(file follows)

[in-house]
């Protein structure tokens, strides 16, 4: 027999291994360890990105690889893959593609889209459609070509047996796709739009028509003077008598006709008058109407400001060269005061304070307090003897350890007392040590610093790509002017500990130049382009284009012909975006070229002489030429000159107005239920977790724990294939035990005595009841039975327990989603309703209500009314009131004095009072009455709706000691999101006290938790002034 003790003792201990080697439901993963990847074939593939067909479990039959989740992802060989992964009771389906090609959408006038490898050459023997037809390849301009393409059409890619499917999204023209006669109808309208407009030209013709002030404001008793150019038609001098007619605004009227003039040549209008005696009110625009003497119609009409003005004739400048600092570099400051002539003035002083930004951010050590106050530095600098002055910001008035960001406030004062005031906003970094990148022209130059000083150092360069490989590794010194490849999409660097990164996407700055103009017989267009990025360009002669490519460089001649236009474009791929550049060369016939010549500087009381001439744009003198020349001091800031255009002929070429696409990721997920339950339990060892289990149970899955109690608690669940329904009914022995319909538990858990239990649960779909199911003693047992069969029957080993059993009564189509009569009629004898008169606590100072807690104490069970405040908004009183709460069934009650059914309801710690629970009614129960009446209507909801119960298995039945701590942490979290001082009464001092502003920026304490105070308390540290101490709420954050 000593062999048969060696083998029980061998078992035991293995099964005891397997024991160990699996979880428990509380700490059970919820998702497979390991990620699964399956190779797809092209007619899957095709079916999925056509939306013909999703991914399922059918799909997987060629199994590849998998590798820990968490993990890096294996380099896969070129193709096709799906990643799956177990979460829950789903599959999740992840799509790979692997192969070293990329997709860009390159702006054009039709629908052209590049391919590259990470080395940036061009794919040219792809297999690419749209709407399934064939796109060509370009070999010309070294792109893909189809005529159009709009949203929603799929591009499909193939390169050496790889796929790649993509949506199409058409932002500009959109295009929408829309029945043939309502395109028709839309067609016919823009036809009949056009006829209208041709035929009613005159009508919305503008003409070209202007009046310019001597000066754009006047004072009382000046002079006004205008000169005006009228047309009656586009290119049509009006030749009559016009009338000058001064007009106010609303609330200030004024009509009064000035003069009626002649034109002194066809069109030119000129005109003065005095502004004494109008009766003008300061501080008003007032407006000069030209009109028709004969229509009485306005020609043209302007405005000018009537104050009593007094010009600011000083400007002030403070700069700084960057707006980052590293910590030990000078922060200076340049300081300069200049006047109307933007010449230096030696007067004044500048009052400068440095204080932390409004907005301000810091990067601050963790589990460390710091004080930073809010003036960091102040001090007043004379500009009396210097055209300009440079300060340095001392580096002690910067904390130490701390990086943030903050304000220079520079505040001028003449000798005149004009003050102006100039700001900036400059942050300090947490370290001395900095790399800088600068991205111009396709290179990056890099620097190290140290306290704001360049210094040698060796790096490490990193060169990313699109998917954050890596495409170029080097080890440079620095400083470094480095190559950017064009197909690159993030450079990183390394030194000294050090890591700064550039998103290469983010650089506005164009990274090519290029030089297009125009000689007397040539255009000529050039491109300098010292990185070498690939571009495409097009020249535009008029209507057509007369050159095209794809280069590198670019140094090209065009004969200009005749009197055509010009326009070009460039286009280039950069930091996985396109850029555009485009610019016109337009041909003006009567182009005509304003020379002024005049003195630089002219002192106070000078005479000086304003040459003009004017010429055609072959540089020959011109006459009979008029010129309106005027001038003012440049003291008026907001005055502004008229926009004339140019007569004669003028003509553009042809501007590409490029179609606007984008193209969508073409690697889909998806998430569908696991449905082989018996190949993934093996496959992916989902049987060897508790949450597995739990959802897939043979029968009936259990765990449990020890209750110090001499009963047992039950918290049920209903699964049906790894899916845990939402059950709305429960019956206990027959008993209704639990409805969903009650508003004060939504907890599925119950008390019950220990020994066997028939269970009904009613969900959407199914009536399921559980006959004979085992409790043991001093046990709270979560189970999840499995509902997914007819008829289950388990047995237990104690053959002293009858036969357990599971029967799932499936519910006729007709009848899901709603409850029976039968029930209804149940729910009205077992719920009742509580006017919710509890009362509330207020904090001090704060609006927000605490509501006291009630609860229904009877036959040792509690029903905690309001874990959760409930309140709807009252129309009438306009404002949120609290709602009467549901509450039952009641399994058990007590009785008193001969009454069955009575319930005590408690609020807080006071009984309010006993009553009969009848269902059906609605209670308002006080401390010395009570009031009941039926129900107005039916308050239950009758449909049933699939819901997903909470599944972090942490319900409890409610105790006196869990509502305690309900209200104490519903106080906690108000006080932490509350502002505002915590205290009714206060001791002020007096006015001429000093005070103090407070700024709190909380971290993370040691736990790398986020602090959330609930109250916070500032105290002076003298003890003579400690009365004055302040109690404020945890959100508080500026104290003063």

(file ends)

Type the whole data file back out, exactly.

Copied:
[in-house]
């Protein structure tokens, strides 16, 4: 027999291994360890990105690889893959593609889209459609070509047996796709739009028509003077008598006709008058109407400001060269005061304070307090003897350890007392040590610093790509002017500990130049382009284009012909975006070229002489030429000159107005239920977790724990294939035990005595009841039975327990989603309703209500009314009131004095009072009455709706000691999101006290938790002034 003790003792201990080697439901993963990847074939593939067909479990039959989740992802060989992964009771389906090609959408006038490898050459023997037809390849301009393409059409890619499917999204023209006669109808309208407009030209013709002030404001008793150019038609001098007619605004009227003039040549209008005696009110625009003497119609009409003005004739400048600092570099400051002539003035002083930004951010050590106050530095600098002055910001008035960001406030004062005031906003970094990148022209130059000083150092360069490989590794010194490849999409660097990164996407700055103009017989267009990025360009002669490519460089001649236009474009791929550049060369016939010549500087009381001439744009003198020349001091800031255009002929070429696409990721997920339950339990060892289990149970899955109690608690669940329904009914022995319909538990858990239990649960779909199911003693047992069969029957080993059993009564189509009569009629004898008169606590100072807690104490069970405040908004009183709460069934009650059914309801710690629970009614129960009446209507909801119960298995039945701590942490979290001082009464001092502003920026304490105070308390540290101490709420954050 000593062999048969060696083998029980061998078992035991293995099964005891397997024991160990699996979880428990509380700490059970919820998702497979390991990620699964399956190779797809092209007619899957095709079916999925056509939306013909999703991914399922059918799909997987060629199994590849998998590798820990968490993990890096294996380099896969070129193709096709799906990643799956177990979460829950789903599959999740992840799509790979692997192969070293990329997709860009390159702006054009039709629908052209590049391919590259990470080395940036061009794919040219792809297999690419749209709407399934064939796109060509370009070999010309070294792109893909189809005529159009709009949203929603799929591009499909193939390169050496790889796929790649993509949506199409058409932002500009959109295009929408829309029945043939309502395109028709839309067609016919823009036809009949056009006829209208041709035929009613005159009508919305503008003409070209202007009046310019001597000066754009006047004072009382000046002079006004205008000169005006009228047309009656586009290119049509009006030749009559016009009338000058001064007009106010609303609330200030004024009509009064000035003069009626002649034109002194066809069109030119000129005109003065005095502004004494109008009766003008300061501080008003007032407006000069030209009109028709004969229509009485306005020609043209302007405005000018009537104050009593007094010009600011000083400007002030403070700069700084960057707006980052590293910590030990000078922060200076340049300081300069200049006047109307933007010449230096030696007067004044500048009052400068440095204080932390409004907005301000810091990067601050963790589990460390710091004080930073809010003036960091102040001090007043004379500009009396210097055209300009440079300060340095001392580096002690910067904390130490701390990086943030903050304000220079520079505040001028003449000798005149004009003050102006100039700001900036400059942050300090947490370290001395900095790399800088600068991205111009396709290179990056890099620097190290140290306290704001360049210094040698060796790096490490990193060169990313699109998917954050890596495409170029080097080890440079620095400083470094480095190559950017064009197909690159993030450079990183390394030194000294050090890591700064550039998103290469983010650089506005164009990274090519290029030089297009125009000689007397040539255009000529050039491109300098010292990185070498690939571009495409097009020249535009008029209507057509007369050159095209794809280069590198670019140094090209065009004969200009005749009197055509010009326009070009460039286009280039950069930091996985396109850029555009485009610019016109337009041909003006009567182009005509304003020379002024005049003195630089002219002192106070000078005479000086304003040459003009004017010429055609072959540089020959011109006459009979008029010129309106005027001038003012440049003291008026907001005055502004008229926009004339140019007569004669003028003509553009042809501007590409490029179609606007984008193209969508073409690697889909998806998430569908696991449905082989018996190949993934093996496959992916989902049987060897508790949450597995739990959802897939043979029968009936259990765990449990020890209750110090001499009963047992039950918290049920209903699964049906790894899916845990939402059950709305429960019956206990027959008993209704639990409805969903009650508003004060939504907890599925119950008390019950220990020994066997028939269970009904009613969900959407199914009536399921559980006959004979085992409790043991001093046990709270979560189970999840499995509902997914007819008829289950388990047995237990104690053959002293009858036969357990599971029967799932499936519910006729007709009848899901709603409850029976039968029930209804149940729910009205077992719920009742509580006017919710509890009362509330207020904090001090704060609006927000605490509501006291009630609860229904009877036959040792509690029903905690309001874990959760409930309140709807009252129309009438306009404002949120609290709602009467549901509450039952009641399994058990007590009785008193001969009454069955009575319930005590408690609020807080006071009984309010006993009553009969009848269902059906609605209670308002006080401390010395009570009031009941039926129900107005039916308050239950009758449909049933699939819901997903909470599944972090942490319900409890409610105790006196869990509502305690309900209200104490519903106080906690108000006080932490509350502002505002915590205290009714206060001791002020007096006015001429000093005070103090407070700024709190909380971290993370040691736990790398986020602090959330609930109250916070500032105290002076003298003890003579400690009365004055302040109690404020945890959100508080500026104290003063």